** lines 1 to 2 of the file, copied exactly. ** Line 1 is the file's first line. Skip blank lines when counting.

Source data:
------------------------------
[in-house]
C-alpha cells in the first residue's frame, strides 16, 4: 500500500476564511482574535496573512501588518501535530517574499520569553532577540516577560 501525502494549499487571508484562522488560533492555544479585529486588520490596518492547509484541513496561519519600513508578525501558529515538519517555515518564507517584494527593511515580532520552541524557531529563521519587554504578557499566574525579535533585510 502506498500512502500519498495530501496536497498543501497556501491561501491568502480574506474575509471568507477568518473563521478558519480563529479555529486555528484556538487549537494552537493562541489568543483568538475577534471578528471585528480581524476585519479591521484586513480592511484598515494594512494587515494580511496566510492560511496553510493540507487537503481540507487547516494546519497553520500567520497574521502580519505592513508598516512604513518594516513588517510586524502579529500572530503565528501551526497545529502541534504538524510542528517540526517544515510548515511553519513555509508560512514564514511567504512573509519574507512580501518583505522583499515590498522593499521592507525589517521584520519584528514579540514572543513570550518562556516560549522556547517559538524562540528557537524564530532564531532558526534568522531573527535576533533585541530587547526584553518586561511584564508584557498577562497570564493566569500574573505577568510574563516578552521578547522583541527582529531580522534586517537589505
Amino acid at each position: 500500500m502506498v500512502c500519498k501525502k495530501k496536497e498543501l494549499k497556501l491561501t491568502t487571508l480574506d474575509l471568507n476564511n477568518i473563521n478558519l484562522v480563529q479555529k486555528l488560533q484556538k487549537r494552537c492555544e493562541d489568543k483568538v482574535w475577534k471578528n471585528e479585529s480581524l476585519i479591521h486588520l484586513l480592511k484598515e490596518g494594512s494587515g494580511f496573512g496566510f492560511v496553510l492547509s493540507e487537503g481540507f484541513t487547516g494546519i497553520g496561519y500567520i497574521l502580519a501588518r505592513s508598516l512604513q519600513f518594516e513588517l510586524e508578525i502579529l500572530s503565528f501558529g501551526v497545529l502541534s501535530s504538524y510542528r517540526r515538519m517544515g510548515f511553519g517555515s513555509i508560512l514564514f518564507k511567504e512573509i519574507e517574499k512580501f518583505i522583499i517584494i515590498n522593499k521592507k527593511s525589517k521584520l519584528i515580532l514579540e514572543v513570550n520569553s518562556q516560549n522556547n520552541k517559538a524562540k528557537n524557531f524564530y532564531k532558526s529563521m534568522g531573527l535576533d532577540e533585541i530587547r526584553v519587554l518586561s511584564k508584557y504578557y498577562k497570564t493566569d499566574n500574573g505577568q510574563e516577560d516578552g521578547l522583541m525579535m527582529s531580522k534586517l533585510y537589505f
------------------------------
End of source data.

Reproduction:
[in-house]
C-alpha cells in the first residue's frame, strides 16, 4: 500500500476564511482574535496573512501588518501535530517574499520569553532577540516577560 501525502494549499487571508484562522488560533492555544479585529486588520490596518492547509484541513496561519519600513508578525501558529515538519517555515518564507517584494527593511515580532520552541524557531529563521519587554504578557499566574525579535533585510 502506498500512502500519498495530501496536497498543501497556501491561501491568502480574506474575509471568507477568518473563521478558519480563529479555529486555528484556538487549537494552537493562541489568543483568538475577534471578528471585528480581524476585519479591521484586513480592511484598515494594512494587515494580511496566510492560511496553510493540507487537503481540507487547516494546519497553520500567520497574521502580519505592513508598516512604513518594516513588517510586524502579529500572530503565528501551526497545529502541534504538524510542528517540526517544515510548515511553519513555509508560512514564514511567504512573509519574507512580501518583505522583499515590498522593499521592507525589517521584520519584528514579540514572543513570550518562556516560549522556547517559538524562540528557537524564530532564531532558526534568522531573527535576533533585541530587547526584553518586561511584564508584557498577562497570564493566569500574573505577568510574563516578552521578547522583541527582529531580522534586517537589505